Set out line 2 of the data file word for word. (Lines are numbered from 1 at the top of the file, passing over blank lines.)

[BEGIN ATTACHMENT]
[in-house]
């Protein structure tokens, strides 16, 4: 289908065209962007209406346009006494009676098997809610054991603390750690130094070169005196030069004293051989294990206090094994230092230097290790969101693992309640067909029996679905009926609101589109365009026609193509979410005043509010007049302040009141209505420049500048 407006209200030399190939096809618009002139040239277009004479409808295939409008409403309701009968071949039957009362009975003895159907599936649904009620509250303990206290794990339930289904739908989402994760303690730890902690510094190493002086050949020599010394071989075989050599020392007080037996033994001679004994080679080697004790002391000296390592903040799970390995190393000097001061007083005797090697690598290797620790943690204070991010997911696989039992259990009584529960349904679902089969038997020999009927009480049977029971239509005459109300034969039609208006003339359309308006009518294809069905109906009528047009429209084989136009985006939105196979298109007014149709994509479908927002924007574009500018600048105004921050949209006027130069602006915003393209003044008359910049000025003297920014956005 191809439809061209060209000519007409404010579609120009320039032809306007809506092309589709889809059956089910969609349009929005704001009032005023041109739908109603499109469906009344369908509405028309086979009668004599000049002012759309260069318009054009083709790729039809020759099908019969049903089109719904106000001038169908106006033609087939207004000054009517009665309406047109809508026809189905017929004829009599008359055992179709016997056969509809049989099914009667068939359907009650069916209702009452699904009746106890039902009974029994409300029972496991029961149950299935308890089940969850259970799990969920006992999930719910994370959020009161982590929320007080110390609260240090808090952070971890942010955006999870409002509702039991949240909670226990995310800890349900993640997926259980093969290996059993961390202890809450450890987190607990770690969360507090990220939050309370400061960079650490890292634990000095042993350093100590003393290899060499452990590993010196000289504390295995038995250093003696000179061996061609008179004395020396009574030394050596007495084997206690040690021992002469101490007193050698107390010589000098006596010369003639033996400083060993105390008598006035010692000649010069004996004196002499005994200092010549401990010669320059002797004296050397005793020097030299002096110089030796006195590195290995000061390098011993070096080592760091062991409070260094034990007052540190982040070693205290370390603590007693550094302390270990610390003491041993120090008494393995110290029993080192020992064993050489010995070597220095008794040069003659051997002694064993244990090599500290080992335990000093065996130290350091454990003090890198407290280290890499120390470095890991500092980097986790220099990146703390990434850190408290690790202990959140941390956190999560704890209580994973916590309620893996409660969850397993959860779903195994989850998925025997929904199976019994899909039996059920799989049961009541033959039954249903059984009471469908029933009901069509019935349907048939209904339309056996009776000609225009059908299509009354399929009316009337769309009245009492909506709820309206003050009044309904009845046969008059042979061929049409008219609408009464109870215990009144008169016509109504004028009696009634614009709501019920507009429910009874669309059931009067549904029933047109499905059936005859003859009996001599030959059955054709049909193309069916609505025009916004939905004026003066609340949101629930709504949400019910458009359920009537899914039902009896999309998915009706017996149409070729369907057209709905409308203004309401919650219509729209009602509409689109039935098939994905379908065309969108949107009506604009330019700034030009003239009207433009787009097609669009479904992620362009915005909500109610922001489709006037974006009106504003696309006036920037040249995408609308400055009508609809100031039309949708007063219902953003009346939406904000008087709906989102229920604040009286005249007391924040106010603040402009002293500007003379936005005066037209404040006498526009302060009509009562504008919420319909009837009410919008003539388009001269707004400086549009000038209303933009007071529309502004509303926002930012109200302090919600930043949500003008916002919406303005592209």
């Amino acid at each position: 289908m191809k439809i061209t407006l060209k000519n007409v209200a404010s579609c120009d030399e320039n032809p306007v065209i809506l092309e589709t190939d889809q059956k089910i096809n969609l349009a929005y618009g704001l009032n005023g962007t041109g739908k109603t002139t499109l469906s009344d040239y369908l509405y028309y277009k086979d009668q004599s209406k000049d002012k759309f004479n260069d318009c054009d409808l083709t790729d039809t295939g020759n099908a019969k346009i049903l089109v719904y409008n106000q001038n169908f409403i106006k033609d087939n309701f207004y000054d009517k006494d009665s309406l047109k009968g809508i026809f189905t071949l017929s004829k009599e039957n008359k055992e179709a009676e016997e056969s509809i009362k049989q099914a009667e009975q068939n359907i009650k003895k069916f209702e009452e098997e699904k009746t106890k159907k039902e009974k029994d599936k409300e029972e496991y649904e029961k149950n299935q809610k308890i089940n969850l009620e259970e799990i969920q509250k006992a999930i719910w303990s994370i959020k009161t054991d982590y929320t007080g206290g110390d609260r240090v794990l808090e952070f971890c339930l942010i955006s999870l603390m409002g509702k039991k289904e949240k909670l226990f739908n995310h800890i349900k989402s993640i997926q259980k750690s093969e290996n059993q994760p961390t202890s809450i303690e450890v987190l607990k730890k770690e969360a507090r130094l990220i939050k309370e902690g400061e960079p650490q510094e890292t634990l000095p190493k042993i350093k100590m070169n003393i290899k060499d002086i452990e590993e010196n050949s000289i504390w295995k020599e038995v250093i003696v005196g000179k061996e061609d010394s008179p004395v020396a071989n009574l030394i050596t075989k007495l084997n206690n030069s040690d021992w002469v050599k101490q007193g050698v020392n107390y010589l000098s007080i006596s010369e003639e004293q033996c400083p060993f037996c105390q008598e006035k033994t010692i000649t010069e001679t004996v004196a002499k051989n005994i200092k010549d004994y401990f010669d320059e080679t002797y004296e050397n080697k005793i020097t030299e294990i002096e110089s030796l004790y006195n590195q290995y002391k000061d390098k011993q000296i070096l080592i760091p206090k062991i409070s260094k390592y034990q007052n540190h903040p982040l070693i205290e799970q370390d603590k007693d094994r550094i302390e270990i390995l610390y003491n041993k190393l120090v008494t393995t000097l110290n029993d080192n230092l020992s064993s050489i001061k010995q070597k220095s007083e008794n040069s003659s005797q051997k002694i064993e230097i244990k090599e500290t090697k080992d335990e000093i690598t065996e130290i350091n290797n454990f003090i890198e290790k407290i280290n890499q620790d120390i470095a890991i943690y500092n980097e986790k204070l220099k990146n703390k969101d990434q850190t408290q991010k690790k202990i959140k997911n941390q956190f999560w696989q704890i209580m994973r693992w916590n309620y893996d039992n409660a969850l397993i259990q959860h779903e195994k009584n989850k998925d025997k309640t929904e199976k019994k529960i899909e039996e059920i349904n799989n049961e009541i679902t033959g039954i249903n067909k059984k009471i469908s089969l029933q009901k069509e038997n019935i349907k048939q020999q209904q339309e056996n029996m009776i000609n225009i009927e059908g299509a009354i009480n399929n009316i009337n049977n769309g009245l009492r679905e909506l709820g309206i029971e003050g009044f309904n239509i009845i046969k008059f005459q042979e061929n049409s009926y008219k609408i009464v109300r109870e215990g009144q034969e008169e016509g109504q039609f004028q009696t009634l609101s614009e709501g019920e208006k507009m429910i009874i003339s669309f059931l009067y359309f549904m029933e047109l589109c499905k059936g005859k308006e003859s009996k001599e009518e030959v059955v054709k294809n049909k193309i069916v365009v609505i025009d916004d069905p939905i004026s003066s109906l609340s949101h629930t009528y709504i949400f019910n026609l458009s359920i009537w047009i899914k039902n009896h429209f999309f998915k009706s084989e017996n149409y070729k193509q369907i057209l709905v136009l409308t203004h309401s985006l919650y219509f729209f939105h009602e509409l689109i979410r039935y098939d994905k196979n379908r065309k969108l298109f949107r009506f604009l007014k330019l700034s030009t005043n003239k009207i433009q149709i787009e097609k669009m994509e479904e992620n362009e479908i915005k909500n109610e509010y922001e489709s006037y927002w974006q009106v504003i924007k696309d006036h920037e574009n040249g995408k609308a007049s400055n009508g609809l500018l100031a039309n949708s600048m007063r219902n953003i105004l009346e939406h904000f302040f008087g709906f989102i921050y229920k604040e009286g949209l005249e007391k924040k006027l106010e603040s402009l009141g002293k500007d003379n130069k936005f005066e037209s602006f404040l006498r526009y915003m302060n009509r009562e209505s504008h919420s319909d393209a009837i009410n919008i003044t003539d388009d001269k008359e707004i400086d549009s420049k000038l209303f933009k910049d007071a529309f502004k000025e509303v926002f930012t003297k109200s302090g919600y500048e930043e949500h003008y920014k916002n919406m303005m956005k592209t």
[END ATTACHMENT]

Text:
């Protein structure tokens, strides 16, 4: 289908065209962007209406346009006494009676098997809610054991603390750690130094070169005196030069004293051989294990206090094994230092230097290790969101693992309640067909029996679905009926609101589109365009026609193509979410005043509010007049302040009141209505420049500048 407006209200030399190939096809618009002139040239277009004479409808295939409008409403309701009968071949039957009362009975003895159907599936649904009620509250303990206290794990339930289904739908989402994760303690730890902690510094190493002086050949020599010394071989075989050599020392007080037996033994001679004994080679080697004790002391000296390592903040799970390995190393000097001061007083005797090697690598290797620790943690204070991010997911696989039992259990009584529960349904679902089969038997020999009927009480049977029971239509005459109300034969039609208006003339359309308006009518294809069905109906009528047009429209084989136009985006939105196979298109007014149709994509479908927002924007574009500018600048105004921050949209006027130069602006915003393209003044008359910049000025003297920014956005 191809439809061209060209000519007409404010579609120009320039032809306007809506092309589709889809059956089910969609349009929005704001009032005023041109739908109603499109469906009344369908509405028309086979009668004599000049002012759309260069318009054009083709790729039809020759099908019969049903089109719904106000001038169908106006033609087939207004000054009517009665309406047109809508026809189905017929004829009599008359055992179709016997056969509809049989099914009667068939359907009650069916209702009452699904009746106890039902009974029994409300029972496991029961149950299935308890089940969850259970799990969920006992999930719910994370959020009161982590929320007080110390609260240090808090952070971890942010955006999870409002509702039991949240909670226990995310800890349900993640997926259980093969290996059993961390202890809450450890987190607990770690969360507090990220939050309370400061960079650490890292634990000095042993350093100590003393290899060499452990590993010196000289504390295995038995250093003696000179061996061609008179004395020396009574030394050596007495084997206690040690021992002469101490007193050698107390010589000098006596010369003639033996400083060993105390008598006035010692000649010069004996004196002499005994200092010549401990010669320059002797004296050397005793020097030299002096110089030796006195590195290995000061390098011993070096080592760091062991409070260094034990007052540190982040070693205290370390603590007693550094302390270990610390003491041993120090008494393995110290029993080192020992064993050489010995070597220095008794040069003659051997002694064993244990090599500290080992335990000093065996130290350091454990003090890198407290280290890499120390470095890991500092980097986790220099990146703390990434850190408290690790202990959140941390956190999560704890209580994973916590309620893996409660969850397993959860779903195994989850998925025997929904199976019994899909039996059920799989049961009541033959039954249903059984009471469908029933009901069509019935349907048939209904339309056996009776000609225009059908299509009354399929009316009337769309009245009492909506709820309206003050009044309904009845046969008059042979061929049409008219609408009464109870215990009144008169016509109504004028009696009634614009709501019920507009429910009874669309059931009067549904029933047109499905059936005859003859009996001599030959059955054709049909193309069916609505025009916004939905004026003066609340949101629930709504949400019910458009359920009537899914039902009896999309998915009706017996149409070729369907057209709905409308203004309401919650219509729209009602509409689109039935098939994905379908065309969108949107009506604009330019700034030009003239009207433009787009097609669009479904992620362009915005909500109610922001489709006037974006009106504003696309006036920037040249995408609308400055009508609809100031039309949708007063219902953003009346939406904000008087709906989102229920604040009286005249007391924040106010603040402009002293500007003379936005005066037209404040006498526009302060009509009562504008919420319909009837009410919008003539388009001269707004400086549009000038209303933009007071529309502004509303926002930012109200302090919600930043949500003008916002919406303005592209």